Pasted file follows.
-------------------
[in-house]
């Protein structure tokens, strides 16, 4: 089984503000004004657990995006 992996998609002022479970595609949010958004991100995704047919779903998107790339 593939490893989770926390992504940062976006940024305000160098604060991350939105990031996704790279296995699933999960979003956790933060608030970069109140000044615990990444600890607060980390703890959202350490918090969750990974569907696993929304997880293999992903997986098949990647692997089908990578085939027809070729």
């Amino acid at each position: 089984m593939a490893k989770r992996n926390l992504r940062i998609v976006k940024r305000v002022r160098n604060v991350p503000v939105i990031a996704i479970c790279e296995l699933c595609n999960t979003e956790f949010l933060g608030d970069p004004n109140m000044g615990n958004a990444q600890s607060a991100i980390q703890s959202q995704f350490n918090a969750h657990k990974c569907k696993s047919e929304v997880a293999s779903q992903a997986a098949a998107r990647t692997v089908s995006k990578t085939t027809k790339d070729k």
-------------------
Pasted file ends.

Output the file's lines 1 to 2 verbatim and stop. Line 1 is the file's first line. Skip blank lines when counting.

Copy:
[in-house]
């Protein structure tokens, strides 16, 4: 089984503000004004657990995006 992996998609002022479970595609949010958004991100995704047919779903998107790339 593939490893989770926390992504940062976006940024305000160098604060991350939105990031996704790279296995699933999960979003956790933060608030970069109140000044615990990444600890607060980390703890959202350490918090969750990974569907696993929304997880293999992903997986098949990647692997089908990578085939027809070729």